Camilla Baginskaite

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Camilla Baginskaite
Country United States
formerly: Soviet Union, Lithuania
Born (1967-04-24) April 24, 1967 (age 50)
Vilnius, Lithuanian SSR, Soviet Union
Title Woman Grandmaster
FIDE rating 2181 (August 2016)
Peak rating 2365 (April 2002)

Camilla Baginskaite (Lithuanian: Kamilė Baginskaitė; born 24 April 1967[1] in Vilnius,[2] Lithuanian SSR) is an American-Lithuanian chess Woman Grandmaster (WGM) and chess teacher.

Her mother is the painter Gintautėlė Laimutė Baginskienė. Camilla learned chess from her father, the architect and professor Tadas Baginskas, when she was eight years old, visiting a chess school when she was ten. When she was fifteen years old she became the youngest Lithuanian Women's Chess Champion. In 1986, she was third after Ildikó Mádl and Svetlana Prudnikova at the Under-20 World Junior Chess Championship in Vilnius, her home city. She then went on to win the event the following year in Baguio. For this achievement she received the title Woman International Master (WIM). The Championship in 1987 was only her second international tournament and her first outside the Soviet Union.

In 1997 she moved to San Francisco. Baginskaite studied design in Lithuania and the U.S.A. with a master's degree in history of art. She is married to Alex Yermolinsky. They have two children, a boy named Ed, born May 17, 1998 and a girl named Greta, born August 21, 2003,[2] and got to know each other at the Chess Olympiad 1996 in Yerevan.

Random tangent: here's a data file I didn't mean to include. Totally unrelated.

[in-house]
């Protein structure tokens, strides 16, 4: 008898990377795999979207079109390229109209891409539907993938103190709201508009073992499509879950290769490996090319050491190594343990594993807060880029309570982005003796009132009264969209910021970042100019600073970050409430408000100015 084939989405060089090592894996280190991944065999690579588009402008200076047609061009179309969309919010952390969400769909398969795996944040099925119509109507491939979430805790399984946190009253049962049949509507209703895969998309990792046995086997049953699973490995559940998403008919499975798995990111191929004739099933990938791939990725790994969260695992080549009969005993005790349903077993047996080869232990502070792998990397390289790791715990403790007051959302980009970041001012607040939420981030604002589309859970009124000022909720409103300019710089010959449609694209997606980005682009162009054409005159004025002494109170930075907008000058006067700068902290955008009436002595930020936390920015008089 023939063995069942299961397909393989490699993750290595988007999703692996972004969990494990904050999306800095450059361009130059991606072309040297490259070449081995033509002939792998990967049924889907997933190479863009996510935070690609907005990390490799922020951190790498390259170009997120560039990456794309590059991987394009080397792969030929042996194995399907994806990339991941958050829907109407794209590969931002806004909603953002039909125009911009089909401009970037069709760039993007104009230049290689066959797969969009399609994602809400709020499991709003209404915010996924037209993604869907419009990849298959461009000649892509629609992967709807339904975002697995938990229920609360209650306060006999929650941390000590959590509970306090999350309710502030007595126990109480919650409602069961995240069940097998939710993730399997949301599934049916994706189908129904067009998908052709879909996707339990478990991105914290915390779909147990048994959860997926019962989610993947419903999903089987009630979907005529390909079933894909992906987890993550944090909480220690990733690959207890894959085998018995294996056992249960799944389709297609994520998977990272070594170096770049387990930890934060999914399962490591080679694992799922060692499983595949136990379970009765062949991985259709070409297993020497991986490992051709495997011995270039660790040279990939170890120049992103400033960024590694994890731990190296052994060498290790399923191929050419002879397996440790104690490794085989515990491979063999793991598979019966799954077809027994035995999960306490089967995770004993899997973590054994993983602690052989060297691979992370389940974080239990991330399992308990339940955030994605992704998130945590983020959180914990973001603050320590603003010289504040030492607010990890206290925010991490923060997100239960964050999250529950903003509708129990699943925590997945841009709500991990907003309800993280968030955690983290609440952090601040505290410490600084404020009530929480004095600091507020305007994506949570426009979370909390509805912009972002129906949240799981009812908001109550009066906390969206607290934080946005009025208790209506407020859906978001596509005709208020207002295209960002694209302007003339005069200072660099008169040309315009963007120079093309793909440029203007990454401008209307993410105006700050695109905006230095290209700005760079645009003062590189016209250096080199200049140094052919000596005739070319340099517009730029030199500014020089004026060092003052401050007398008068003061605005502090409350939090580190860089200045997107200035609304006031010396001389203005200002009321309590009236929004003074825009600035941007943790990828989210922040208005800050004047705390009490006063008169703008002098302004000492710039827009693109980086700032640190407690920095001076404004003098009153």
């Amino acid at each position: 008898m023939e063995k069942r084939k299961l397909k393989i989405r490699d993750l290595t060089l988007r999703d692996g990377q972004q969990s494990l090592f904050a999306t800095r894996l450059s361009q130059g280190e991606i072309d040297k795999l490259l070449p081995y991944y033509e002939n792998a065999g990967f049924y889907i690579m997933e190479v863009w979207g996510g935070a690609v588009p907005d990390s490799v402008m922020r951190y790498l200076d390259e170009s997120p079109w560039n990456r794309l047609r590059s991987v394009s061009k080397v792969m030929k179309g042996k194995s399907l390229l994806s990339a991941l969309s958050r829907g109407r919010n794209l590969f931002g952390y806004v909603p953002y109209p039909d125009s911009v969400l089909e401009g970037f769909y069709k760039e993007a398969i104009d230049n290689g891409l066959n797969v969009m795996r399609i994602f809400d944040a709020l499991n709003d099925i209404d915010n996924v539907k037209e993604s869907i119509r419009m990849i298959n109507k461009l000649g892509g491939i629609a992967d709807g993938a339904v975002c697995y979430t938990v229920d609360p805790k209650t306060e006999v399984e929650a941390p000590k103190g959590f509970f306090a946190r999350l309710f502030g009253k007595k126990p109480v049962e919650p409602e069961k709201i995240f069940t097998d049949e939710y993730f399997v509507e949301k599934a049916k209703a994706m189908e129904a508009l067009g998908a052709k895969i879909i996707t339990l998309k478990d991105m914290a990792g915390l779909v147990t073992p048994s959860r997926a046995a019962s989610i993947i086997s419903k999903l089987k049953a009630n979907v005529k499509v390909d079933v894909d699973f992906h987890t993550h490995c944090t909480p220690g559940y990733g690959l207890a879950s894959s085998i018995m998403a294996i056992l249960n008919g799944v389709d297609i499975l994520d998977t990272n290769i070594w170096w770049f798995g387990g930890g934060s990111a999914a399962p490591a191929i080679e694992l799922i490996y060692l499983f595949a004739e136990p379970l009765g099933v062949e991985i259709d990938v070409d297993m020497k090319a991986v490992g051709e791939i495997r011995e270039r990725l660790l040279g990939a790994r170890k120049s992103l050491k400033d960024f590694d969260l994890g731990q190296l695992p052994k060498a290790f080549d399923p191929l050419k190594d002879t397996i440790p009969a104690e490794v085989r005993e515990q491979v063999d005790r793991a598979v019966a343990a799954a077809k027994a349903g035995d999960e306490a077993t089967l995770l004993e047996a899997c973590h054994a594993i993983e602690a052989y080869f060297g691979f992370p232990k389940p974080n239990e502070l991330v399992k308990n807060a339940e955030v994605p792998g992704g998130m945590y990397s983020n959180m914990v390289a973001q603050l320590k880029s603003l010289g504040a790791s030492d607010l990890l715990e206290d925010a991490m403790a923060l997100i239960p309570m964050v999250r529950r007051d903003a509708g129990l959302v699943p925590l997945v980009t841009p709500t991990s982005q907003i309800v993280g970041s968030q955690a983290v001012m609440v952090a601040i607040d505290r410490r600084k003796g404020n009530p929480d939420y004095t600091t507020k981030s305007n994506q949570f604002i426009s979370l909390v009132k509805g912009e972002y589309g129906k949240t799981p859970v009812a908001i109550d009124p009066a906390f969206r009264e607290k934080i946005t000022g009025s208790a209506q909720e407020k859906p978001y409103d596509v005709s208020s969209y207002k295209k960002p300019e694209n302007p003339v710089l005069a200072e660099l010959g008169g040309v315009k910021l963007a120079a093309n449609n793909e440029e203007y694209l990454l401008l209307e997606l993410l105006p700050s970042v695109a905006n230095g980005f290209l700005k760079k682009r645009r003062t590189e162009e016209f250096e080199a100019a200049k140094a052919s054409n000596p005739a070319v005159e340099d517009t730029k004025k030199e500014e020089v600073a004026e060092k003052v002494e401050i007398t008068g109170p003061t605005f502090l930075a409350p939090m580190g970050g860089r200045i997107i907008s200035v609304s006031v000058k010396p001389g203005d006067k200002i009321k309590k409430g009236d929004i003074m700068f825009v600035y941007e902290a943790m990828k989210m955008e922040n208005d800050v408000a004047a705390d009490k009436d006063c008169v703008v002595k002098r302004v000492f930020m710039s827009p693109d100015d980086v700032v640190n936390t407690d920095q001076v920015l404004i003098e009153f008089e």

In the year 2000 she won the U.S. Women's Chess Championship together with Elina Groberman. Since Baginskaite won (2-0) against Groberman in the tiebreak, she qualified for the Women's World Chess Championship 2001 in Moscow, where she reached the last sixteen. This was, at the time, the best result for a female U.S. chess player since the Championship was founded in 1927. She was defeated by Xu Yuhua in a tiebreak.

For many years, Baginskaite was a keen participant of team chess and played first board for Lithuania at the Women's Chess Olympiads of 1994 and 1996. She then switched to representing the U.S. team on first board at the Chess Olympiad 2000 and in 2002, played second board. By 2006, there was strong competition for places in the U.S. Olympiad team and she could only make selection for reserve board.[3]

In comparison with other top flight chess players, she has been relatively inactive for long periods since the 1990s.

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